Community Risk Reduction is defined as “Programs, actions, and services used by a community, which prevent or mitigate the loss of life, property, and resources associated with life safety, fire, and other disasters within a community.”
More and more, local fire departments are partnering with community groups to disseminate crucial fire safety information into the hands of residents.
For example, according to a white paper published by the National Fire Protection Association (NFPA), the Tennessee Fire Marshall’s office joined forces with local, state, and national groups and organizations to form the Get Alarmed Tennessee program, which is responsible for the distribution of more than 100,000 smoke alarms. Launched in November 2012, this program, along with focused fire prevention in high-risk areas of the state, has helped increase awareness about the dangers of fire—the smoke alarms installed as a part of the program are credited with saving 121 Tennesseans from fire danger thus far.
Getting community organizations on board with fire safety tactics can significantly help improve resident understanding and utilization of fire preparedness and safety measures. Community organizations often have more direct access to residents than do fire departments. By using data, every city and community can better understand how to bolster communication efforts to help residents make safer choices.
Before launching a community fire safety strategy, using data to better understand residents is key. For example—could there be pockets in your community that speak languages other than English? It’s important to educate people in multicultural communities about fire and building safety in languages that they understand. A good first step is to locate pockets in your community where residents do not speak English.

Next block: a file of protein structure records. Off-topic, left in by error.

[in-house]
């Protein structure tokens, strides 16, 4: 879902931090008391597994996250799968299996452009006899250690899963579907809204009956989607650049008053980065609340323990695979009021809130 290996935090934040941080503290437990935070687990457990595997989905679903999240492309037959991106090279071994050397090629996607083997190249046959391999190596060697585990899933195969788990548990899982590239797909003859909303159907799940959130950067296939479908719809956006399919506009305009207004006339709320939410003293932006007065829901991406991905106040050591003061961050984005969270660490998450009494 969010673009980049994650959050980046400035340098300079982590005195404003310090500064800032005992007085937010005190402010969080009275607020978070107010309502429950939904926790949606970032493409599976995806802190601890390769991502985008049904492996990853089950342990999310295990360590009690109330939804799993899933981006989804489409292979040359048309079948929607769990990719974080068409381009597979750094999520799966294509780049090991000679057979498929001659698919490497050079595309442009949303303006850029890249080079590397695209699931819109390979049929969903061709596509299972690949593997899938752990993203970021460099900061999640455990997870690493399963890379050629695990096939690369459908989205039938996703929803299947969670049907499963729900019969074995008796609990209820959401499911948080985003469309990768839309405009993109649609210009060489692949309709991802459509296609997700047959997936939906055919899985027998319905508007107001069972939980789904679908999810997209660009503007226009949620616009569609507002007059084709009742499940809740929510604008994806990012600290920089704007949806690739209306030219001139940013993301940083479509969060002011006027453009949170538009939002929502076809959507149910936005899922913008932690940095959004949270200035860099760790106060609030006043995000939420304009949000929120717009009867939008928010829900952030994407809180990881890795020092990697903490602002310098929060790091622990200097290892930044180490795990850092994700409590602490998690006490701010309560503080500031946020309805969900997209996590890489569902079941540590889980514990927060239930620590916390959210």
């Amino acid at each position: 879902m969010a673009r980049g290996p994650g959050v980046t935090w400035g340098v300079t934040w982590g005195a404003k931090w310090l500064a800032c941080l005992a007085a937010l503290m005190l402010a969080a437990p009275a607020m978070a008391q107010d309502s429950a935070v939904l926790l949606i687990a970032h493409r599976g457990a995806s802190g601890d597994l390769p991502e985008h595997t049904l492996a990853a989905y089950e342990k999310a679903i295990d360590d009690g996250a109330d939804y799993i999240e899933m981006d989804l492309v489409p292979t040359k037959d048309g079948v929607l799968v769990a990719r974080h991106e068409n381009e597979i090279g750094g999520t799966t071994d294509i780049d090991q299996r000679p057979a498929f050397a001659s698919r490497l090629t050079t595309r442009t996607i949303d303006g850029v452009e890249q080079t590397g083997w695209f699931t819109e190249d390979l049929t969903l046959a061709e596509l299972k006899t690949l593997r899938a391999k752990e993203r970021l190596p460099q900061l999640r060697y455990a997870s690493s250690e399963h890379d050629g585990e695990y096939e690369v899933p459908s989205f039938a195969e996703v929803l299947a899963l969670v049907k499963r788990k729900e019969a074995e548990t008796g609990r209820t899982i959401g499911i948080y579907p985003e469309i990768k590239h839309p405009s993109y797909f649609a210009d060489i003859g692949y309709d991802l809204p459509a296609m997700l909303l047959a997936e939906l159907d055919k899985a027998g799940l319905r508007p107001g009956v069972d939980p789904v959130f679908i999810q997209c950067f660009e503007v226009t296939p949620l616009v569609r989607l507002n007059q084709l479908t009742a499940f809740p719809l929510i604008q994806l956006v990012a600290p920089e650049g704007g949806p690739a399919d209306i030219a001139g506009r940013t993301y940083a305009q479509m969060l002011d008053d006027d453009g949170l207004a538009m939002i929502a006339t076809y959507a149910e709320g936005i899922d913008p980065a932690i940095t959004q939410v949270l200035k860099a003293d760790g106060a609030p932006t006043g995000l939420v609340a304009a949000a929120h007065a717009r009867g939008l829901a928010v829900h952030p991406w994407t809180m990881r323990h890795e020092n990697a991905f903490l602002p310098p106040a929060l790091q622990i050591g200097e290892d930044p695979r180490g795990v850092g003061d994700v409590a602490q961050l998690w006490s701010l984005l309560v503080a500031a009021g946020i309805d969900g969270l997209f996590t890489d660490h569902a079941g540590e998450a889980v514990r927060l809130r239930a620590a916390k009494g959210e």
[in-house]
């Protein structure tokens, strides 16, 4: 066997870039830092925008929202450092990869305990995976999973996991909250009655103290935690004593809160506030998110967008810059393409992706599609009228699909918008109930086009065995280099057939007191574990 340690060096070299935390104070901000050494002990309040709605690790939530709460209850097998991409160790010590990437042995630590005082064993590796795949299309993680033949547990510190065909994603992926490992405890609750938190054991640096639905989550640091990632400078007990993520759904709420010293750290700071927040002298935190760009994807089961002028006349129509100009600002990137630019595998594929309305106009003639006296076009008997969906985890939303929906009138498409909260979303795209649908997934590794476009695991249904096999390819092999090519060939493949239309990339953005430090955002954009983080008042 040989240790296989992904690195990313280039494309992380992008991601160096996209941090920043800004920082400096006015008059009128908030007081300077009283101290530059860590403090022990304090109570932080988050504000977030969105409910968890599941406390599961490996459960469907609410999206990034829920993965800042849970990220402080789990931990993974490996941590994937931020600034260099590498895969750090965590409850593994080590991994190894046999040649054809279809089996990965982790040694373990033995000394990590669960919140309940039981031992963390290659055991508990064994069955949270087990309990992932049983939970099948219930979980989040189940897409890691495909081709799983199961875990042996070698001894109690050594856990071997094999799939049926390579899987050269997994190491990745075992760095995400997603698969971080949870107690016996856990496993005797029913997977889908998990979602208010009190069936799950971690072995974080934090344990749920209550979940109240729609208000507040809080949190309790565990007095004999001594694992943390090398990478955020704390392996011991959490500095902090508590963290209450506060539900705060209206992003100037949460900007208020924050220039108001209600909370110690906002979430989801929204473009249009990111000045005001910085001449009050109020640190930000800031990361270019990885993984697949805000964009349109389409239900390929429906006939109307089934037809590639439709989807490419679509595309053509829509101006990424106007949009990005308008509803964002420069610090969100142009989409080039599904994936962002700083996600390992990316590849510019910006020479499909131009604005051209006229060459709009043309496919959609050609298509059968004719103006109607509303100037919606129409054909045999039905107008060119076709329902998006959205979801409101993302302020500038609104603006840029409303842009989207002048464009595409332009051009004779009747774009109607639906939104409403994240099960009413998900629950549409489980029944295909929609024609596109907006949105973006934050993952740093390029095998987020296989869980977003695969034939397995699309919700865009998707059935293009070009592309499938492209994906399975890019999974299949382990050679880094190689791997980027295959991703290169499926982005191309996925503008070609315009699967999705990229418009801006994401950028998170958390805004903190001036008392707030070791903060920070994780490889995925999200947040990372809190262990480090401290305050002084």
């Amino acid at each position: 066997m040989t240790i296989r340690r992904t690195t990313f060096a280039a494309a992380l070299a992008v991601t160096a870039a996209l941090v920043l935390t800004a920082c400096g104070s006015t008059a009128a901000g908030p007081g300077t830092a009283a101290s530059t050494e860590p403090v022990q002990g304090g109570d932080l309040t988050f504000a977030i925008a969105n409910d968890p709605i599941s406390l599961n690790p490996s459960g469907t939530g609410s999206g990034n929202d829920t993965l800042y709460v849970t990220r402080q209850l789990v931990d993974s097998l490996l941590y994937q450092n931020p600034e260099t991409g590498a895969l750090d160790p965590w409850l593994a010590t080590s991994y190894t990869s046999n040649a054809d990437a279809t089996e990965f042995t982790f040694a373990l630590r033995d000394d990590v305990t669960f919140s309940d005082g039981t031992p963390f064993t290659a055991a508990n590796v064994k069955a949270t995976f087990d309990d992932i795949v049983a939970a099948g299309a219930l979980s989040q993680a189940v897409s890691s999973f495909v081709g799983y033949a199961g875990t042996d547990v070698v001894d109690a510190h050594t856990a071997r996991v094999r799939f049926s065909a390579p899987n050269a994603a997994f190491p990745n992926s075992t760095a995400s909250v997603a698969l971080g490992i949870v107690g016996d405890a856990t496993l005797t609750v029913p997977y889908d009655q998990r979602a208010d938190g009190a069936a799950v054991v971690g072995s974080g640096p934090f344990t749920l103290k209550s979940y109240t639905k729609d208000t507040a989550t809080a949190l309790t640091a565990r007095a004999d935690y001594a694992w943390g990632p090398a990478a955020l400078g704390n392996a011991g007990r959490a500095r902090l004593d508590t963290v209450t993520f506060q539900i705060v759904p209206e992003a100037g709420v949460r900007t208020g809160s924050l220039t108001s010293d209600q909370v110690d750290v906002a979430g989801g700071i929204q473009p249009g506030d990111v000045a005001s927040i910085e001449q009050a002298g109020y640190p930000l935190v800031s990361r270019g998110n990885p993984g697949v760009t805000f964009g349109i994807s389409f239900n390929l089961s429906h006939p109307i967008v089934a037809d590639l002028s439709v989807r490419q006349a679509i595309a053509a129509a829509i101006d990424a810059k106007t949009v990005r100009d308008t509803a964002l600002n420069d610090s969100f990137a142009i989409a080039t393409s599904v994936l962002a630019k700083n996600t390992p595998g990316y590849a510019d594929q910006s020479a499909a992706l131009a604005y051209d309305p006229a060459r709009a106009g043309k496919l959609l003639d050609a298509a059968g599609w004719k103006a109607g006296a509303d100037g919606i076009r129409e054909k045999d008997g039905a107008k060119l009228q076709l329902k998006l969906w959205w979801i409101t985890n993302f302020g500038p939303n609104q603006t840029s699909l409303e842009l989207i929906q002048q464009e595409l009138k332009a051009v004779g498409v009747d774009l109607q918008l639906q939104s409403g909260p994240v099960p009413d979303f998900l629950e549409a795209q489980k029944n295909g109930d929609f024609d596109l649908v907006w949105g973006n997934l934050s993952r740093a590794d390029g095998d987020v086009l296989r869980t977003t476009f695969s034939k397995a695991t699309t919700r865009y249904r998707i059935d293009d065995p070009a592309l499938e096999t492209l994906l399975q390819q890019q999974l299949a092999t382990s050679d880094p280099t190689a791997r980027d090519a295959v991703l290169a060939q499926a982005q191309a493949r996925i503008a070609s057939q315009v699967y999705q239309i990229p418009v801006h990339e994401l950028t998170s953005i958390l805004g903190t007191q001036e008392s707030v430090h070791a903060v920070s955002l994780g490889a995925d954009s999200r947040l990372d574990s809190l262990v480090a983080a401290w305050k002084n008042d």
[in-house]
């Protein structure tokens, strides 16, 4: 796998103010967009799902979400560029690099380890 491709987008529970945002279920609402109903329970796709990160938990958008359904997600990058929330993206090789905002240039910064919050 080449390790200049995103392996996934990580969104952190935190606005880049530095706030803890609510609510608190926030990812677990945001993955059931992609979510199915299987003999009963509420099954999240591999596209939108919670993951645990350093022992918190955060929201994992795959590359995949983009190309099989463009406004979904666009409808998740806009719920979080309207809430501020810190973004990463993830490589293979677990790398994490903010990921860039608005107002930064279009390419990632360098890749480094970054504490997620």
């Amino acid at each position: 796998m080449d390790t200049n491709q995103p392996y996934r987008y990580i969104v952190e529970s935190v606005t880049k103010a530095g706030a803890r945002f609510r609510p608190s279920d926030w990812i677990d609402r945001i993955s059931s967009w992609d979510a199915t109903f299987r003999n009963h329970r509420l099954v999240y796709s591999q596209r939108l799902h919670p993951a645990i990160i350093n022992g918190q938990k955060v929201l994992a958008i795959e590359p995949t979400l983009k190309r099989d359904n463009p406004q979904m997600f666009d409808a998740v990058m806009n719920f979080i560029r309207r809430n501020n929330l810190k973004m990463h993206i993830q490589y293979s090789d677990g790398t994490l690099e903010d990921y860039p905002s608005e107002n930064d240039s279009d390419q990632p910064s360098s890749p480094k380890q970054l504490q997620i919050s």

For example, below is a map of Chicago displaying two variables: areas with high concentrations of limited English-speaking households and areas containing high concentrations of housing units in buildings that contain 50+ units. The areas in purple are zip codes with high concentrations of both.
Residents that do not speak English are at risk for not having fire safety information communicated in their primary language, and housing units in buildings that contain 50+ units are at a higher risk for fire than those in buildings that contain fewer housing units (the fewer people per structure, the smaller the risk of some units not being up to code or someone in the building accidentally starting a fire). The overlap of these two variables pinpoints the most at-risk neighborhoods for fire safety.
Once you locate these at-risk areas, a great way to communicate fire safety information is to find a bilingual advocate in the community who can bridge the language gap. This advocate can then disseminate fire safety information to the community and work with individuals who may have questions or need assistance getting their homes up to safety codes.
How does your community handle fire safety communication? Comment below to let us know!
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ABOUT THE AUTHOR
Lauren French has worked in the tech world as a marketing and content professional for the past two years. She earned a master’s degree in public relations from Michigan State University and holds an English degree from Indiana Wesleyan University. When she’s not thinking about marketing and content creation, Lauren enjoys binge-watching Netflix shows and drinking as much coffee as possible. She is also over-the-top obsessed with her two dogs, Hutch and Marty.